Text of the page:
These rates differed from year to year. In 1880-1881 fiscal year, it was decided to tax at the following rates: 4 % over the value of planted areas, 8 % over the value of the land which did not pay tithe tax, 4 % over the value of houses whose values did not exceed 20.000 kuruş and in which there was a resident, 8 % from the houses, work places and income producing property whose values exceeded 20.000 kuruş. In the 1887-1888 fiscal year, an increase of 2 % was made on rental income tax and the increased budget deficit was given as the reason behind this increase.
The tax rate was increased in 1914 and in 1919 at the rates of 8 %-30 % and 50 % respectively, but the biggest increase was in 1923 when the rates of property tax were tripled for residences and sextupled for workplaces.
Collecting taxes had a different importance. Until 1886, collection was made in three instalments and without a tax collector involved. After 1886, the job of tax collecting was assigned to the tax collector groups who worked under the gendarmerie officers. Several measures were taken to make sure that the taxes were paid in due time. The people who did not pay their taxes in due time were sent notifications. After three notifications, an official statement would be made through imam, muhtar (head of village or quarter) or police, and if the payment was still not made, the assets of the taxpayer would be confiscated to the exclusion of an amount sufficient for the taxpayer to maintain his life and profession.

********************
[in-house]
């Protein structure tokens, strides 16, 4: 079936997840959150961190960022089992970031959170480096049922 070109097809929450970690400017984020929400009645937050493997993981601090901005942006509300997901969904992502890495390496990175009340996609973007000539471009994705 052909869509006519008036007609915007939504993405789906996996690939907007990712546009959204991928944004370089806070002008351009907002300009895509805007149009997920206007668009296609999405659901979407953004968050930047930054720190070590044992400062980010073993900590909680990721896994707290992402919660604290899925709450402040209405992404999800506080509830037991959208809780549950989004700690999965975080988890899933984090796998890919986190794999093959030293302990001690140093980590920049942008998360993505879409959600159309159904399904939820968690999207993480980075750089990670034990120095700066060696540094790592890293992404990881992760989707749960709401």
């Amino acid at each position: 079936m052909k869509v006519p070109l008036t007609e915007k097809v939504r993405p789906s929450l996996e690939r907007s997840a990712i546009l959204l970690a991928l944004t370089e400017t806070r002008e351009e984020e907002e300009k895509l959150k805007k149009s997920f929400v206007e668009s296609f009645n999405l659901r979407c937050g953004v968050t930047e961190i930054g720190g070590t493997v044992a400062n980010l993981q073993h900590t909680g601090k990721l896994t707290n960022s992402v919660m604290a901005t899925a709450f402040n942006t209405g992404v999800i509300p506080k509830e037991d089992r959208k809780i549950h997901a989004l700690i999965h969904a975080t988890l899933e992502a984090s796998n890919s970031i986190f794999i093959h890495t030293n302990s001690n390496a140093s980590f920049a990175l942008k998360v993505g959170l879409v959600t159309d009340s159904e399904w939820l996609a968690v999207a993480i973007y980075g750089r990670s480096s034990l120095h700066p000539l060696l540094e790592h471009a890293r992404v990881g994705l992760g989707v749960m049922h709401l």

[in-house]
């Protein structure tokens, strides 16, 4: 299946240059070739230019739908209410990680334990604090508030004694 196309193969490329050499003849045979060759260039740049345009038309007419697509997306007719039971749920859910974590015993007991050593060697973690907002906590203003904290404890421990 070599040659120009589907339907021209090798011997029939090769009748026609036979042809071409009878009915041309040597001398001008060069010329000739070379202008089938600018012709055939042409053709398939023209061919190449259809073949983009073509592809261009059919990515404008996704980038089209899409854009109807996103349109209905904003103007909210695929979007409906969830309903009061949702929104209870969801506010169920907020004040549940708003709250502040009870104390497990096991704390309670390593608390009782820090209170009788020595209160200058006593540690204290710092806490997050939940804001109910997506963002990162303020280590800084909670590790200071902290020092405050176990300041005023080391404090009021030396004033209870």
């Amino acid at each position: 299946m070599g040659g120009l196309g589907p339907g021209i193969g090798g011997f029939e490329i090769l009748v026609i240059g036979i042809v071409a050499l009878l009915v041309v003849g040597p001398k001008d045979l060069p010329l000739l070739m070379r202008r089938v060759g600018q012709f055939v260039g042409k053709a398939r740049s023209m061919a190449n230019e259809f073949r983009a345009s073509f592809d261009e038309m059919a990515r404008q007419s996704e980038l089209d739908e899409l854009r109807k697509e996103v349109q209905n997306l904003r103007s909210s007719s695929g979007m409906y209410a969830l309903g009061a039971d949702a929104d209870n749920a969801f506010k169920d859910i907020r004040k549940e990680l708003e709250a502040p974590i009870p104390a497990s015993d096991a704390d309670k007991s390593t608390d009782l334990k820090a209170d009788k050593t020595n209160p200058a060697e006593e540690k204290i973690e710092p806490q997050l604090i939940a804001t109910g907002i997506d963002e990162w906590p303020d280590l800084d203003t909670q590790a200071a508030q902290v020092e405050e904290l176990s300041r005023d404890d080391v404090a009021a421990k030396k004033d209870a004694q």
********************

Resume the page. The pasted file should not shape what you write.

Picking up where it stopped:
Even though there was a system for monitoring unpaid taxes, the desired rates of tax collecting could not be reached and the outstanding tax kept on increasing. As a consequence, the job of tax collecting was handed over to the Department of Finance in 1888. The job of assessing property values was left to municipality and it was decided that the objections of the taxpayers would be taken care of by Meclis-i Maliye (the Council of the Finance Department).